1 citations

Journal ArticleDOI
Abstract: The present article addresses the development at Centre for Non-destructive Evaluation, Indian Institute of Technology Madras, of three different numerical methods, namely finite element, ray tracing and finite-difference time-domain methods for investigating the propagation of ultrasonic waves through polycrystalline media. These methods are believed to aid in better understanding of ultrasonic wave interaction in materials exhibiting both simple and complex grain morphologies. The understanding is expected to provide an improved non-destructive assessment of material and defect characterisation.

1 citations

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01 Jan 1973-
Abstract: This work, part of a two-volume set, applies the material developed in the Volume One to various boundary value problems (reflection and refraction at plane surfaces, composite media, waveguides and resonators). The text also covers topics such as perturbation and variational methods.

5,209 citations

Journal ArticleDOI
01 Dec 1974-Geophysics
Abstract: two methods rapidly deteriorates. This effect, known as “grid dispersion,” must be taken into account in order to avoid erroneous interpretation of seismograms obtained by finite-difference techniques. Both seconti-order accuracy and fourth-order accuracy finite-difference algorithms are considered. For the second-order scheme, a good rule of thumb is that the ratio of the upper half-power wavelength of the source to the grid interval should be of the order of ten or more. For the fourth-order scheme, it is found that the grid can be twice as coarse (five or more grid points per upper half-power wavelength) and good results are still obtained. Analytical predictions of the effect of grid dispersion are presented; these seem to be in agreement with the experimental results. ence methods to that obtained by classical analytical methods for the simple case of an infinite twodimensional wedge (quarter space) in an otherwise infinite homogeneous medium. The source field was that due to a line source distribution located parallel to the corner of the wedge (see Figure I). For analytical simplicity, the acoustic velocity of the wedge medium is taken to be zero. This is equivalent to having a perfectlj “soft” wedge medium such as a vacuum.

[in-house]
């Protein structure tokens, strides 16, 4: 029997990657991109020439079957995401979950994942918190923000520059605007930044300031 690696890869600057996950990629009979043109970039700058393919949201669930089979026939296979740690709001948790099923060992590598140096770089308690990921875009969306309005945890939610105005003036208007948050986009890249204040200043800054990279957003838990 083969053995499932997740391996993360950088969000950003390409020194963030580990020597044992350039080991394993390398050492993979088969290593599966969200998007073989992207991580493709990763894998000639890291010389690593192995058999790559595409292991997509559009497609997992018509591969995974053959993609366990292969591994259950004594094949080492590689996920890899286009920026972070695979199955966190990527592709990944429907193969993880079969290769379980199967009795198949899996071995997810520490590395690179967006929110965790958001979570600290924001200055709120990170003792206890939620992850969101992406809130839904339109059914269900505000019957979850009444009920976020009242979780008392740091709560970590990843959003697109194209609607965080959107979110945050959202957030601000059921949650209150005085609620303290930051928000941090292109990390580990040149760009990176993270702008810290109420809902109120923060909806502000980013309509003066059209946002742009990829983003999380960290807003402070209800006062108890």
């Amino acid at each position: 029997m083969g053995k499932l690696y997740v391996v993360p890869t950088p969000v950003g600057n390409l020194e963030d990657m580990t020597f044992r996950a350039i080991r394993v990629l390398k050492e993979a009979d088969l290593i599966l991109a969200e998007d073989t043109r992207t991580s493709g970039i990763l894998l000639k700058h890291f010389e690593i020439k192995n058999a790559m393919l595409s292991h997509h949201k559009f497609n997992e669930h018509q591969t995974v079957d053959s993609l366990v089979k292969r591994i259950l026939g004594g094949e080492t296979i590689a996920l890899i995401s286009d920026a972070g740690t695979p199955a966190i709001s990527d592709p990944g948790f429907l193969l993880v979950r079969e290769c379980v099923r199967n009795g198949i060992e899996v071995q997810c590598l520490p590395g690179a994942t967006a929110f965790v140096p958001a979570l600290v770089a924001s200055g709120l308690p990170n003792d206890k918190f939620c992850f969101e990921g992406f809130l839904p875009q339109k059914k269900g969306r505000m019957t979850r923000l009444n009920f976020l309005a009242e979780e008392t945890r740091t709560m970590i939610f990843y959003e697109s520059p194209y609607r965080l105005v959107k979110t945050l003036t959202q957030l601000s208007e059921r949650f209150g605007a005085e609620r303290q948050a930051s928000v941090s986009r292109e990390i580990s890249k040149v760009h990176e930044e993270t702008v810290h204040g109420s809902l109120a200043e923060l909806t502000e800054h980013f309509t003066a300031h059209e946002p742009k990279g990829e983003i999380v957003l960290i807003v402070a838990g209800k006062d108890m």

604 citations

01 Jan 1998-

311 citations

Journal ArticleDOI
Abstract: In this paper, a Voronoi Cell finite element method is developed to solve small deformation elastic-plasticity problems for arbitrary heterogenous materials. Dirichlet Tessellation of microstructural representative materials results in a network of arbitrary-sided polygons called Voronoi cells. Each Voronoi cell encompasses one second phase heterogeneity at most. These are natural elements for the microstructure, representing the basic structural elements of the material. In this paper, formulations are developed for directly considering Voronoi cells as elements in a finite element model without any further dissection. Furthermore, a composite Voronoi Cell finite element method is developed to account for the presence of the second phase within each polygonal element. Various numerical elastic-plastic examples are executed for validating the effectiveness of this formulation. Finally, studies are conducted to understand the effect of size, shape and distribution of second phase on the averaged and true local responses of representative material elements.

225 citations

Journal ArticleDOI
01 May 1988-Geophysics
Abstract: When finite‐difference methods are used to solve the elastic wave equation in a discontinuous medium, the error has two dominant components. Dispersive errors lead to artificial wave trains. Errors from interfaces lead to circular wavefronts emanating from each location where the interface appears “jagged” to the rectangular grid. The pseudospectral method can be viewed as the limit of finite differences with infinite order of accuracy. With this method, dispersive errors are essentially eliminated. The mappings introduced in this paper also eliminate the other dominant error source. Test calculations confirm that these mappings significantly enhance the already highly competitive pseudospectral method with only a very small additional cost. Although the mapping method is described here in connection with the pseudospectral method, it can also be used with high‐order finite‐difference approximations.

188 citations